Administrative Court (VG) - Würzburg, Judgment as of 9/19/2005
File number W 8 K 04.30919

Key issues

Administrative proceedings regarding the recognition of refugee status of a Ukrainian victim of human trafficking; extensive comments on trafficking in women as a form of non-state, gender-specific persecution; protection from deportation also for minor son.


In proceedings before the Administrative Court, the court ordered the German Federal Office for Migration and Refugees (BAMF) to recognize the female plaintiff as a refugee and to decide in favour of a prohibition of deportation for her 10-year old son as well.

The female Ukrainian plaintiff had been lured to work in the Czech Republic under false pretences, where she was forced to work as a prostitute on the boarder to Germany. When she tried to escape and to go into hiding at her family’s, her family was threatened and her brother beaten up.

She travelled in 2004 with her then 10-year old son illegally to Germany and filed an application for asylum. The BAMF turned her application down.

In the action brought by her to the Administrative Court, the court held that the plaintiff was to be recognized as a refugee. Section 60 of the German Residence Act (AufenthG) lays down which persons are entitled to a prohibition of deportation. According to section 60, no one may be deported to a state in which their life or liberty is endangered on account of their membership in a certain social group. The court held that a persecution on account of membership in a certain social group can also be found pursuant to section 60 AufenthG if the danger to the person’s life, physical integrity, or liberty is linked solely to gender.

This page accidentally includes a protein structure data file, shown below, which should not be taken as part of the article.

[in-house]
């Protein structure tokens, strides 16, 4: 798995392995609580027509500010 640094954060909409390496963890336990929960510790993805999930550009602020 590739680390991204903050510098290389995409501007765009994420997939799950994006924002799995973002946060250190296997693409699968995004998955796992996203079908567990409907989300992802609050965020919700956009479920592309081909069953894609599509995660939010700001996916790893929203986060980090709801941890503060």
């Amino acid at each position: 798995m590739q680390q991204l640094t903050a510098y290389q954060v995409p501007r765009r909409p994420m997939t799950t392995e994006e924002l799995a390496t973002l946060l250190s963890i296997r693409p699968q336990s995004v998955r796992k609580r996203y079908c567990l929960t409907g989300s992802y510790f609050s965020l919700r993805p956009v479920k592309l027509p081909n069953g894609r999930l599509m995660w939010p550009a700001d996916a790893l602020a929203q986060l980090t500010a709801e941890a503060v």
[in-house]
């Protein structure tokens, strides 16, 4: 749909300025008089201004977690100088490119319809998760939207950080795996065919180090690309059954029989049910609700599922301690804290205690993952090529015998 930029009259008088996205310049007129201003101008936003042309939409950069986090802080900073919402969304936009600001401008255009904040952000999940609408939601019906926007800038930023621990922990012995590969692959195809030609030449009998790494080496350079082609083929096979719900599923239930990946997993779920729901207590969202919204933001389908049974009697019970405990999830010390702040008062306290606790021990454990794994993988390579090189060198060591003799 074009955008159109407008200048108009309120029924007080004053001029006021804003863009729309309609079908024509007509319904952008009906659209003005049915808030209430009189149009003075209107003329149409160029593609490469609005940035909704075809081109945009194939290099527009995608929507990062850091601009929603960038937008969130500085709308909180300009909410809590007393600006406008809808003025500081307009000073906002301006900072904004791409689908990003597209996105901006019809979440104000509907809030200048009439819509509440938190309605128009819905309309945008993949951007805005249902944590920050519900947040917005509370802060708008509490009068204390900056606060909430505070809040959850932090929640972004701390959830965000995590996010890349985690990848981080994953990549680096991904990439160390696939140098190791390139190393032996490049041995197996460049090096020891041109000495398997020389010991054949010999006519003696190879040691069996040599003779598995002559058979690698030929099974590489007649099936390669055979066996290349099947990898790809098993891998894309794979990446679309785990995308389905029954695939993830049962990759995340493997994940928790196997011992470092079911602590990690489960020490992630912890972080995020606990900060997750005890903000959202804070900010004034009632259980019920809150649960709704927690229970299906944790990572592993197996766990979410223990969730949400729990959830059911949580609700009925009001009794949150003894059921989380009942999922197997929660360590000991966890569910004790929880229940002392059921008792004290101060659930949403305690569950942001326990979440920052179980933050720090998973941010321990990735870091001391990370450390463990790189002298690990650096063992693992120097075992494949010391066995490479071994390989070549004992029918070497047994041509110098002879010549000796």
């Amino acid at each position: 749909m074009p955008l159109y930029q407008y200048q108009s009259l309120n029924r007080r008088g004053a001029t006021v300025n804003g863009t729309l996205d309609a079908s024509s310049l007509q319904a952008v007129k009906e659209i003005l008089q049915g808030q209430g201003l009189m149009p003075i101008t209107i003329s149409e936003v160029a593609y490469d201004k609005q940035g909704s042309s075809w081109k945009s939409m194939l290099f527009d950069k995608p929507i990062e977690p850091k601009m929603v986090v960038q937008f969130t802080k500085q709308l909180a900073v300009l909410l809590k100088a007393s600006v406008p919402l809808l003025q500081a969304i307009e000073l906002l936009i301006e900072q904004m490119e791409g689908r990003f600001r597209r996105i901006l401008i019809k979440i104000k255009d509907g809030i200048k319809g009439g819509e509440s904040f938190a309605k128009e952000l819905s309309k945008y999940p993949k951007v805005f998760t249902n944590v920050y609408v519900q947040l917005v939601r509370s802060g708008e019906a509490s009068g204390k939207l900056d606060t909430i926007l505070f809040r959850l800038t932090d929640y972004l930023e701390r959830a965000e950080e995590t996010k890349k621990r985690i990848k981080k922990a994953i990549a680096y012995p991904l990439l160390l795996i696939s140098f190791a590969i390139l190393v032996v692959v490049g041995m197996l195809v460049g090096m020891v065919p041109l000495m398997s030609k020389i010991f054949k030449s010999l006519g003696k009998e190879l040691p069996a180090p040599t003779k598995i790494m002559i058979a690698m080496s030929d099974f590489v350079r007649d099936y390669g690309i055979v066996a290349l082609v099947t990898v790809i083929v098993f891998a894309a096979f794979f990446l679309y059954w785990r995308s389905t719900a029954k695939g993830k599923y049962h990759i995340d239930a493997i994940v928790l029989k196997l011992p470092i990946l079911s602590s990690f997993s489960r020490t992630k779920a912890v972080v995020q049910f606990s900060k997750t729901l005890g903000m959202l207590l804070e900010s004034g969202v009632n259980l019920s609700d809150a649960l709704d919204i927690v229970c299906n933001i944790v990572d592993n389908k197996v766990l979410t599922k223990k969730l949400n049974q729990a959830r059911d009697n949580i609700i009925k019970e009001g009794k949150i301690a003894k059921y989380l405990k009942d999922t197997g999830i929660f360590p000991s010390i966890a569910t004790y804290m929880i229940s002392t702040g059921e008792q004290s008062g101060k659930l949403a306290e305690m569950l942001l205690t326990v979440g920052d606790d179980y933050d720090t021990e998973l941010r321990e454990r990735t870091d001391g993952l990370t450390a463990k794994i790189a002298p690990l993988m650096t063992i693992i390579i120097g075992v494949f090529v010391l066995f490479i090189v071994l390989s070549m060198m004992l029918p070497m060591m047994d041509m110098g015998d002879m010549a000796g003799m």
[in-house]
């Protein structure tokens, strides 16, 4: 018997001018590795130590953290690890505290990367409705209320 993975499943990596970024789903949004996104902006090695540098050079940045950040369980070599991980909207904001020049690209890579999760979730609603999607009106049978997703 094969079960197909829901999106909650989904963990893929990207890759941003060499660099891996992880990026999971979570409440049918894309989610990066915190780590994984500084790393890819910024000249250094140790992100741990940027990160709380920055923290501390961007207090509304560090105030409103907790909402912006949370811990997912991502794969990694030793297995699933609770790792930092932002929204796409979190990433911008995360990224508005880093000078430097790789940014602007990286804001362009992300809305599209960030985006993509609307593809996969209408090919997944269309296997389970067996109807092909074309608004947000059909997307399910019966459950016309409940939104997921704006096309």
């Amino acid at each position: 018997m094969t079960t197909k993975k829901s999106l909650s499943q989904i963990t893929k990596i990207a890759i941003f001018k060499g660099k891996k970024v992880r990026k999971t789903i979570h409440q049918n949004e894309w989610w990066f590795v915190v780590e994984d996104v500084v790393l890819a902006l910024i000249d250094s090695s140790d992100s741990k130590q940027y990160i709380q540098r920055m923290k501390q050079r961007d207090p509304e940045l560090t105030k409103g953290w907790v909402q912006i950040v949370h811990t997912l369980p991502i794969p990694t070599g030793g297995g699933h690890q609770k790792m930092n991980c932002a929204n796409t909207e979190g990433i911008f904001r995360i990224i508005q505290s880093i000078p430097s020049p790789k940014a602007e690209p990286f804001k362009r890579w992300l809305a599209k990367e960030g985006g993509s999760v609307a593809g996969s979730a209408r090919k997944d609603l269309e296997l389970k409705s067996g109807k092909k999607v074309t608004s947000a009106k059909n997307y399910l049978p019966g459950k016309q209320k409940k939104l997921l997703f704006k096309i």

The plaintiff’s desperate situation - to either go back into prostitution in the Ukraine or to go into hiding with her son - was considered by the court to be gender-specific persecution. The court held that what was to be taken into account here was not only the biological meaning of gender, but also the social meaning of the gender as it related to women and men based on socially and culturally defined identities. The court held that trafficking in women in this sense as a form of sexual violence, exploitation, and forced prostitution is directly aimed at the gender status of a woman, her age, gender, social status, and sexual marketability.
The Plaintiff was being pursued by a large criminal organization. Neither the Ukrainian government nor international organizations were able to protect her.

The court held in favour of a prohibition of deportation also for the son of the plaintiff pursuant to section 60 (7) AufenthG as there was a danger that the human traffickers would use him to put his mother under pressure if they returned to the Ukraine.

Decision in full text:

VG_Würzburg_19_09_2005 (PDF, 54 KB, not barrier-free, in German)

Supported by
KOK is a member of


KOK - Bundesweiter Koordinierungskreis gegen Menschenhandel e.V.
Hof 1, Aufgang A
10785 Berlin

Tel.: 030 / 263 911 76